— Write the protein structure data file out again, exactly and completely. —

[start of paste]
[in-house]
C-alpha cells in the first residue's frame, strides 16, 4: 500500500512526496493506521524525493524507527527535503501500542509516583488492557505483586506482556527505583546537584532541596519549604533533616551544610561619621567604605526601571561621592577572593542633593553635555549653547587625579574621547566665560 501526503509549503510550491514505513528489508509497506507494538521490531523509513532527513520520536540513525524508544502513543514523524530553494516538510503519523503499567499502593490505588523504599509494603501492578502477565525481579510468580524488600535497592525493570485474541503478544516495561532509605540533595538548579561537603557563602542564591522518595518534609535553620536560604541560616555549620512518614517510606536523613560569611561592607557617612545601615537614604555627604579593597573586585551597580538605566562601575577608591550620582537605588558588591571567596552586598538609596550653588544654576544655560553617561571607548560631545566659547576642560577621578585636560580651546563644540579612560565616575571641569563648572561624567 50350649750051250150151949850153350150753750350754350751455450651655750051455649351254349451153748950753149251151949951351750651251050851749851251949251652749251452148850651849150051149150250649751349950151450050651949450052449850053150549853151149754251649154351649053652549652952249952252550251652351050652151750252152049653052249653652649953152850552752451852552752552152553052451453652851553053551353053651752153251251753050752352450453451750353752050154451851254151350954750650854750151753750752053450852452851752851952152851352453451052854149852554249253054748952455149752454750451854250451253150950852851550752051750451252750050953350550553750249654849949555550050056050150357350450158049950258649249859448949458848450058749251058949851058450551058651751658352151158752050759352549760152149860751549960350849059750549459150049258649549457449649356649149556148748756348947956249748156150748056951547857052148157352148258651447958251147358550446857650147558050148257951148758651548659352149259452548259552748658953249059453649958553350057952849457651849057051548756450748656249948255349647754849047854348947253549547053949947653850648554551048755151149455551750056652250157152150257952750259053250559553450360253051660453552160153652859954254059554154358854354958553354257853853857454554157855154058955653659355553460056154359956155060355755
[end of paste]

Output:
[in-house]
C-alpha cells in the first residue's frame, strides 16, 4: 500500500512526496493506521524525493524507527527535503501500542509516583488492557505483586506482556527505583546537584532541596519549604533533616551544610561619621567604605526601571561621592577572593542633593553635555549653547587625579574621547566665560 501526503509549503510550491514505513528489508509497506507494538521490531523509513532527513520520536540513525524508544502513543514523524530553494516538510503519523503499567499502593490505588523504599509494603501492578502477565525481579510468580524488600535497592525493570485474541503478544516495561532509605540533595538548579561537603557563602542564591522518595518534609535553620536560604541560616555549620512518614517510606536523613560569611561592607557617612545601615537614604555627604579593597573586585551597580538605566562601575577608591550620582537605588558588591571567596552586598538609596550653588544654576544655560553617561571607548560631545566659547576642560577621578585636560580651546563644540579612560565616575571641569563648572561624567 50350649750051250150151949850153350150753750350754350751455450651655750051455649351254349451153748950753149251151949951351750651251050851749851251949251652749251452148850651849150051149150250649751349950151450050651949450052449850053150549853151149754251649154351649053652549652952249952252550251652351050652151750252152049653052249653652649953152850552752451852552752552152553052451453652851553053551353053651752153251251753050752352450453451750353752050154451851254151350954750650854750151753750752053450852452851752851952152851352453451052854149852554249253054748952455149752454750451854250451253150950852851550752051750451252750050953350550553750249654849949555550050056050150357350450158049950258649249859448949458848450058749251058949851058450551058651751658352151158752050759352549760152149860751549960350849059750549459150049258649549457449649356649149556148748756348947956249748156150748056951547857052148157352148258651447958251147358550446857650147558050148257951148758651548659352149259452548259552748658953249059453649958553350057952849457651849057051548756450748656249948255349647754849047854348947253549547053949947653850648554551048755151149455551750056652250157152150257952750259053250559553450360253051660453552160153652859954254059554154358854354958553354257853853857454554157855154058955653659355553460056154359956155060355755